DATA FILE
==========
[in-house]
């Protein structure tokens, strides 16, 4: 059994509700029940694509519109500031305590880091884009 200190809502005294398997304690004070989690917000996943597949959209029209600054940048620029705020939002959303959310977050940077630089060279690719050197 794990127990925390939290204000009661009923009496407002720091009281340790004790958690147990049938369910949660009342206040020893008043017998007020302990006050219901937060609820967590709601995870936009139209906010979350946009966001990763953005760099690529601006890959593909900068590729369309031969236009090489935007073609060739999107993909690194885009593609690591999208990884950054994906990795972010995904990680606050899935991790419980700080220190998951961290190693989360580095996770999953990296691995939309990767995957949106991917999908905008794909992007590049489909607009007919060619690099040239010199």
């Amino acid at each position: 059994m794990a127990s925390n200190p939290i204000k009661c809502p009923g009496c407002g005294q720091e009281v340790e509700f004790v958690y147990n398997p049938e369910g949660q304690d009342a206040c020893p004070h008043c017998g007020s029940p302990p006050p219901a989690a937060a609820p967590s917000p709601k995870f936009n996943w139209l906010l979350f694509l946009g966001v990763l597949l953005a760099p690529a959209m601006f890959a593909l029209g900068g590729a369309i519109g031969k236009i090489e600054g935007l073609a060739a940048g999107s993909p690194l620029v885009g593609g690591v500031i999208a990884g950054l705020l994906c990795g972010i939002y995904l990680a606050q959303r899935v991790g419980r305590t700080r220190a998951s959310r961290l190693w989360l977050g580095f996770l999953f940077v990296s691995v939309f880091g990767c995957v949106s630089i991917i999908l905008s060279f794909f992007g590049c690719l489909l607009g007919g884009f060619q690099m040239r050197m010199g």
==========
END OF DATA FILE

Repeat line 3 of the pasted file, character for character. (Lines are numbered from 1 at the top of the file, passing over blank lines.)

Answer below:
């Amino acid at each position: 059994m794990a127990s925390n200190p939290i204000k009661c809502p009923g009496c407002g005294q720091e009281v340790e509700f004790v958690y147990n398997p049938e369910g949660q304690d009342a206040c020893p004070h008043c017998g007020s029940p302990p006050p219901a989690a937060a609820p967590s917000p709601k995870f936009n996943w139209l906010l979350f694509l946009g966001v990763l597949l953005a760099p690529a959209m601006f890959a593909l029209g900068g590729a369309i519109g031969k236009i090489e600054g935007l073609a060739a940048g999107s993909p690194l620029v885009g593609g690591v500031i999208a990884g950054l705020l994906c990795g972010i939002y995904l990680a606050q959303r899935v991790g419980r305590t700080r220190a998951s959310r961290l190693w989360l977050g580095f996770l999953f940077v990296s691995v939309f880091g990767c995957v949106s630089i991917i999908l905008s060279f794909f992007g590049c690719l489909l607009g007919g884009f060619q690099m040239r050197m010199g």